UMass Boston Alumni work to identify city’s economic mobility gaps through mayor’s fellowship
For the second consecutive year, a UMass Boston graduate has a fellowship in the Mayor of Boston’s office, helping to drive policy and working to better the lives of the city’s residents.
Katy Gall ’17, who graduated from the McCormack Graduate School’s Master of Public Administration Program in May, is working alongside last year’s fellow, Jason Ewas ’16, in the new Economic Mobility Lab. Ewas is the executive director of the project, which comes out of the city’s resilience and racial equity strategy.
“Our job at the Economic Mobility Lab is to think of ways that the city can help support and promote economic mobility for residents of Boston,” Gall said. “We are right now doing a lot of conversations with residents and front-line service providers and nonprofit partners to understand what they think about planning for the future, thinking about their finances, and to assess what the barriers are for economic mobility in Boston so that we can help people overcome those barriers or think about the supports for people.”
This is a planning year for the lab, which operates on the principle that no one family needs the exact same supports. Now Gall is doing in-depth interviews. She’ll also be conducting a series of focus groups. Gall and Ewas hope to have results to share this summer.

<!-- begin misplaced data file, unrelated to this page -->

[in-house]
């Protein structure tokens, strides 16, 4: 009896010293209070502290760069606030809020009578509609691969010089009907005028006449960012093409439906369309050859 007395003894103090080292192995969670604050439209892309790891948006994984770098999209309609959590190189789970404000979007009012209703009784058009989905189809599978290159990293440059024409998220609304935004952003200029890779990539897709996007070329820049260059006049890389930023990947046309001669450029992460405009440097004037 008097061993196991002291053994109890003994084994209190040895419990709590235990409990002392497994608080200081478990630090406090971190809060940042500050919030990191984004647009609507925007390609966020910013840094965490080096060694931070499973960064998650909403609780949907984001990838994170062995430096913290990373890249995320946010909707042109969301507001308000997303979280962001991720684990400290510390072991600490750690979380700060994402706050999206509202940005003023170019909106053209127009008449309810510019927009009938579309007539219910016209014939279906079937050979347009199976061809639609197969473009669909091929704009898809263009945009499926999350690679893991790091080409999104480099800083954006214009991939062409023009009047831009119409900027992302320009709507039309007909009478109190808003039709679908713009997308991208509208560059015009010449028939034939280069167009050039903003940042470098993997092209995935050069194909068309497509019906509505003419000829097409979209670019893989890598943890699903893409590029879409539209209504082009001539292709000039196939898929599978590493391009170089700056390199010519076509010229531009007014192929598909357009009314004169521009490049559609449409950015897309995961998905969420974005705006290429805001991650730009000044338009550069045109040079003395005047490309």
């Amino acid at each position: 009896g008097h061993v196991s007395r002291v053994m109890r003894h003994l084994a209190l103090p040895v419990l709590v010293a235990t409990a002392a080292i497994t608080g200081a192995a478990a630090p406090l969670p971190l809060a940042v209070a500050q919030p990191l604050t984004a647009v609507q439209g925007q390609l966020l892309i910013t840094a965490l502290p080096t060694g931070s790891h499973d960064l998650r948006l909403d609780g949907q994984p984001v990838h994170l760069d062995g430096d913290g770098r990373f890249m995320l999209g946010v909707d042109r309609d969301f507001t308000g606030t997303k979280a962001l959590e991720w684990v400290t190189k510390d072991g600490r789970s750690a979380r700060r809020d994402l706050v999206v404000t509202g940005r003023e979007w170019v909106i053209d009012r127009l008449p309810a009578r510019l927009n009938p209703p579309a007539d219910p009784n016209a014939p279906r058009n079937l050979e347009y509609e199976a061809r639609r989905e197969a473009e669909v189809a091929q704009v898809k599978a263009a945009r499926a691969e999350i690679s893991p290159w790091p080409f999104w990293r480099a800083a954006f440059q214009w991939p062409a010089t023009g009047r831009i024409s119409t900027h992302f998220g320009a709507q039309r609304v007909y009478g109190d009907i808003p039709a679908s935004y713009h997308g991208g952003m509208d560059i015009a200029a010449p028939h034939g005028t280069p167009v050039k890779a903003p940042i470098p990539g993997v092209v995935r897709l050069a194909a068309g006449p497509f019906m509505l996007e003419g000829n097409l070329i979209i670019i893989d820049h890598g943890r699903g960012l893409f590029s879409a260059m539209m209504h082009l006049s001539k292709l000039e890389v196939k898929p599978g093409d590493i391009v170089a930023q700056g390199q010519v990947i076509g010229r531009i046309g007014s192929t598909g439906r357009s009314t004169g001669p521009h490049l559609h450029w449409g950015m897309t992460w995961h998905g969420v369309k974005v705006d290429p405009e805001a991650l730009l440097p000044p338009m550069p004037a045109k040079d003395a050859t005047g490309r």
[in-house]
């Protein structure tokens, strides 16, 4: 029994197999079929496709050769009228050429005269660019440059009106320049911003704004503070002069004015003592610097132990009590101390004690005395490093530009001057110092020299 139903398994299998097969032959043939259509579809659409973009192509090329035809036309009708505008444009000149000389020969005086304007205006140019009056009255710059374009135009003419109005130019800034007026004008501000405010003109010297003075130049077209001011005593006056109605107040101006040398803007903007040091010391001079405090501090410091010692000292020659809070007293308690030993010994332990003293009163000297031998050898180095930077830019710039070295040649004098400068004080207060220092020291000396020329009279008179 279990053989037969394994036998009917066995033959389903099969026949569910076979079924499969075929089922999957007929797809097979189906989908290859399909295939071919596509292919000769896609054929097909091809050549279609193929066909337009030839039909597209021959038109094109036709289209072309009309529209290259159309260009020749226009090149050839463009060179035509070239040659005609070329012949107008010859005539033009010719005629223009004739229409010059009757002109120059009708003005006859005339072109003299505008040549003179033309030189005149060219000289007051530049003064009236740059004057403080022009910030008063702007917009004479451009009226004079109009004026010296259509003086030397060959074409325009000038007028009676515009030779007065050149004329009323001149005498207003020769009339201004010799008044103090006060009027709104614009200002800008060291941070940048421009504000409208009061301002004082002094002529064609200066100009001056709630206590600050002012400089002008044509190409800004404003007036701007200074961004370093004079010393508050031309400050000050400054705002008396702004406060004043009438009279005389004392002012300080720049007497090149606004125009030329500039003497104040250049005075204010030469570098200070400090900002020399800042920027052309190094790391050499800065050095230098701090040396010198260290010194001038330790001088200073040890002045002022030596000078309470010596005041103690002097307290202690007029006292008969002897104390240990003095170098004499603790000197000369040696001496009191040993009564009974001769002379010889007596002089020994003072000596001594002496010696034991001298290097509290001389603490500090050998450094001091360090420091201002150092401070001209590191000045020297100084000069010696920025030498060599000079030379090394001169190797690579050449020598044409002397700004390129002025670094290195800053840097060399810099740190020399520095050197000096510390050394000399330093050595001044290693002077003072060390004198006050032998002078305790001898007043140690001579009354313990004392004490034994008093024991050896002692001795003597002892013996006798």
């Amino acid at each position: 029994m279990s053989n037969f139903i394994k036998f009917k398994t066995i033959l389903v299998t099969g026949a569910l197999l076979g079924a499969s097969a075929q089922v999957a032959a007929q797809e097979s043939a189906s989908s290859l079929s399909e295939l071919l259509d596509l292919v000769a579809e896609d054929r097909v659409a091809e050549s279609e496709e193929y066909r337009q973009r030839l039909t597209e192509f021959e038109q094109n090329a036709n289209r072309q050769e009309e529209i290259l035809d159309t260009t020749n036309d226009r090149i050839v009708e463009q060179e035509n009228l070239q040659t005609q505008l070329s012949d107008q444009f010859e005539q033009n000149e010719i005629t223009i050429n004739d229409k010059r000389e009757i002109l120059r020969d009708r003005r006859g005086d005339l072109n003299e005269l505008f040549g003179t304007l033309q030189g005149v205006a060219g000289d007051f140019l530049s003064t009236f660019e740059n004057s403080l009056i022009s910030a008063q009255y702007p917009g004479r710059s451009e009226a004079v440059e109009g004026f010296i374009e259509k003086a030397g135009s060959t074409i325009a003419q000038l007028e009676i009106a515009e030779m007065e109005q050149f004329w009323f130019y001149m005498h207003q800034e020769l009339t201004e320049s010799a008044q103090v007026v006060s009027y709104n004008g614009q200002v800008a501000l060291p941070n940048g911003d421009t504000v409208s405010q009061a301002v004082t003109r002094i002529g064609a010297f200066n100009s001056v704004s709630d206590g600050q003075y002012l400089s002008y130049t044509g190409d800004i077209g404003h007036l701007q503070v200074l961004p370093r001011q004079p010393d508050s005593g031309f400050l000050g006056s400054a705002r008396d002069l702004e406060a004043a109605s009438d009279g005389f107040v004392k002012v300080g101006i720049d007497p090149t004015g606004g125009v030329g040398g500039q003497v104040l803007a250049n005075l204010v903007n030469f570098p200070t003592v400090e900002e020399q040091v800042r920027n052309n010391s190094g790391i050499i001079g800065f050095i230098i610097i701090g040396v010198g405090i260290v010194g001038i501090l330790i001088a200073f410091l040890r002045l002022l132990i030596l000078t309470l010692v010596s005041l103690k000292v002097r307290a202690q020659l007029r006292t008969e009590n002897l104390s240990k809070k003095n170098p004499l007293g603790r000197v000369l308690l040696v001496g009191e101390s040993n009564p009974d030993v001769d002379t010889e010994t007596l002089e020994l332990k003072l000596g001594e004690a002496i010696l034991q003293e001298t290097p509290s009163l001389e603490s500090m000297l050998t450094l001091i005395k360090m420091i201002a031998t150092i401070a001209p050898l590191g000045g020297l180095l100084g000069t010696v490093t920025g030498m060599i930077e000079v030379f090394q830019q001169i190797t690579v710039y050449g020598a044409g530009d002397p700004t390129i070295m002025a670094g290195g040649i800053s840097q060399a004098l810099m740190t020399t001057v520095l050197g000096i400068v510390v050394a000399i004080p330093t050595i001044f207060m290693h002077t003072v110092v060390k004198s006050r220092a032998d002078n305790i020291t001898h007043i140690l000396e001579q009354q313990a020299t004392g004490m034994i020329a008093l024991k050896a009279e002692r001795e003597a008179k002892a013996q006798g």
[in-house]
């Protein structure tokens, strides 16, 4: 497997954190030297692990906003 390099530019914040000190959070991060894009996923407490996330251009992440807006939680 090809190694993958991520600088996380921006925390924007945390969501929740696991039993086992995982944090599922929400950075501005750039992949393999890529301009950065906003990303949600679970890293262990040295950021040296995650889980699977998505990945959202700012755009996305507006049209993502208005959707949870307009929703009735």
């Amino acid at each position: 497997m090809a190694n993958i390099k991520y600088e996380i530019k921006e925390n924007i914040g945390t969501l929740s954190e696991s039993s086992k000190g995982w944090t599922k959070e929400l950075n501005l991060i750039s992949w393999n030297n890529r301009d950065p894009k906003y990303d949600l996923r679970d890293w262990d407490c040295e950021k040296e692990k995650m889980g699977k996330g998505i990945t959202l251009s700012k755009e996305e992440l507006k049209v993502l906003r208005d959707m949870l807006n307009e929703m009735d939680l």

“For some families, it’s really just about stability, having a place to live, having a predictable income, having the basics—enough food on table—and for some families they really want to think about achieving home ownership or they want to think about saving for an education or paying for an education, things that will help them build a pathway to the middle class,” Gall said.
Gall came to UMass Boston after working for 15 years as a labor and community organizer. She liked the fact that UMass Boston’s MPA program was one she could compete while working, and she loved the cohort model. She has already reached out to others in her cohort in her first two months in the mayor’s office.
“I think [the fellowship] is an amazing opportunity to see the working of city government from the inside. There are so many really dedicated people doing really interesting work within City Hall and everybody’s very open to sharing what they’re working on, in a way that I didn’t necessarily expect before I started,” Gall said. “I would say it’s a huge opportunity to get to see how decision-making works in the city from the inside.”
“The UMass Boston Policy Research Fellowship is a great program for both UMass Boston and the city,” said Chief of Policy Joyce Linehan ’96. “As an alum, I'm proud of our close partnership with UMass Boston, and look forward to Katy's successful fellowship as she helps Boston work toward its equity goals.”
The mayor’s office and UMass Boston are jointly funding Gall’s position.